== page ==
Thursday, May 12, 2022

CONFIRMATION: What do you believe and why do you believe it?

 Every year in the Lutheran church we confirm the faith of 14 year-olds and then nothing. We, essentially, tell them to repeat the answers we've given them and then tell us in public that they're willing to die for their faith in Christ because He died for them. It's been going on for centuries (beginning in the early Catholic church). 

The average life expectancy is 80 years today and the brain is fully developed at about age 25. Dr. Frances Jensen (2015, The Teenage Brain) tells us that the teenage brain is "like a brand new Ferrari. It's primed and pumped, but hasn't been road tested yet." In middle school their bodies release hormones and the brain has to learn how to deal with them. Their frontal lobe, the part that deals with executive functions and self-regulation, is the last part to develop. This area is the CEO of the brain. It's the manager of the other cognitive operations, deciding what to do when, dealing with planning, focusing attention, remembering instructions, and the ability to do multiple tasks. While the emotions are ready to run, the part of the brain that says, "Slow down, buddy, this may not be a good idea," is still under construction. 

Think about it this way. Children begin being able to think abstractly and logically in the middle school years, so it's a good time to start them thinking about faith (an abstract concept) issues. That's about (because brains don't all develop at the same rate) age 12. For the first 12 of their possible 80 years they're not ready to understand the complex issues talked about in the Bible, but can learn about it. We teach them stories and introduce them to God, Jesus, other people in the Bible, cultural issues, etc. (2021, The Art of Teaching the Faith: Preschool through Adult). Then, at 14 years-old (just 2 years later), we teach them the doctrine of the Christian faith (the 6 Chief Parts), have a big party about it, and then... nothing... for the next 66 years. 

I am not saying that we should do away with Confirmation. I'm saying that it's time we put it in perspective. It's time we realize what's going on in a 14 year-old's brain and life and not expect this to be their moment of great commitment. Fourteen years is the first 20% of an average life, of which 85% of that is too young. It's similar to expecting an 18 year old to decide what they want to do for the next 52 years of their life. Fortunately, changing your job doesn't affect your eternal life.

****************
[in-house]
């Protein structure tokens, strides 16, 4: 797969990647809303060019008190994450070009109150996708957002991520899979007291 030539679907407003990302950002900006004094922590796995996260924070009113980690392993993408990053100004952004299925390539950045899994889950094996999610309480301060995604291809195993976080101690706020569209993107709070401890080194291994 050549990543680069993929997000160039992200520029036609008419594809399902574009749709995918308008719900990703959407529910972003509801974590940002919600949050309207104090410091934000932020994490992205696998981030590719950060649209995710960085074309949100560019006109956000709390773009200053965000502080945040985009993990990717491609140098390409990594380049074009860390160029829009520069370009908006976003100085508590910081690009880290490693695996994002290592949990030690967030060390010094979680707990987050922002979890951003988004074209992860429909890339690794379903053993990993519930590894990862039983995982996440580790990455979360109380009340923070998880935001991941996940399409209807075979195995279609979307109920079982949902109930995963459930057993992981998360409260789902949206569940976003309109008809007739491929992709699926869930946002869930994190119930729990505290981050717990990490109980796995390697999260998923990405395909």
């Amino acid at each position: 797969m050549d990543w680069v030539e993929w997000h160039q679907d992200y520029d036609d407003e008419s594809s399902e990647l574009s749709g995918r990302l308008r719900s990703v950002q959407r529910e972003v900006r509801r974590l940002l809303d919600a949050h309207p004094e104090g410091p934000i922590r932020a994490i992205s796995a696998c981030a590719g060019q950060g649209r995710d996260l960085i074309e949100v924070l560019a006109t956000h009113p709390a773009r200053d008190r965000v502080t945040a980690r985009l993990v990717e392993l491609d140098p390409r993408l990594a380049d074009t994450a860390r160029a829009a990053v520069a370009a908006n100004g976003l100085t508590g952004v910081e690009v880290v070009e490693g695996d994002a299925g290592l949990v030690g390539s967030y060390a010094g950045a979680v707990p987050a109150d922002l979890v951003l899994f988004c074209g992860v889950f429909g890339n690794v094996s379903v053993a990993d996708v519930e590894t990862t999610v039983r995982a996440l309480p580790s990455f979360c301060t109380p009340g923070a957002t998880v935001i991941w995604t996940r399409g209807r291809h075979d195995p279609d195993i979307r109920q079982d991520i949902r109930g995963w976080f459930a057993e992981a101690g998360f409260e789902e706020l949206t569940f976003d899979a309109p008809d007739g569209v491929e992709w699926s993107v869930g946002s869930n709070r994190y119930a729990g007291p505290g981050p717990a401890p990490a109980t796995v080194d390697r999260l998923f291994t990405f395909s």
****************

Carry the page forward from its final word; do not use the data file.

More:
My bigger question is this: How do you teach confirmation and what is your expectation of the outcome? How long do you expect them to remember what they've learned in 7th and 8th grade? In 2 years time, if a friend asks them whether or not the 10 Commandments are valid today, why we baptize babies, or how on earth we would believe the Lord's Supper contains Jesus' body and blood, how will they respond? If that friend then presses with, why do you believe that? Can they answer with anything other than, "I'm not really sure," or do we prefer "that's what my pastor told me." 

So, what do I mean when I say we should put it in perspective? 

  • Do not assume that memorizing the catechism or all the right answers will stick with them the rest of their lives... or even until they graduate high school. 
  • Do not assume that kids who do well in confirmation class at 14 will have a faith that lasts 66 years. 
  • Do not assume that because the box is checked in the database that they've been confirmed, that they have any idea of what the Bible says or teaches. 
  • Without regular revisitation, most, if not all, will be forgotten sooner than you realize whether you have them write an essay, participate in a questioning night, or create a video, or not. 

What's the answer? It's not about starting earlier. It's about continuing through the 80% of their life that occurs after the age of 14. 

Some people will never want to learn more than they did in confirmation. Some will study and learn for the rest of their lives. You can't depend on people showing up for a class to review the 6 Chief Parts, especially the way we currently educate. A simple, easy to participate form of Confirmation review needs to be built into the regular life of your congregation, and no, friends, I do not mean that you should copy and paste sections of the catechism into the weekly bulletin. 

I'll post more about what that would look like next time. 

No comments:

Post a Comment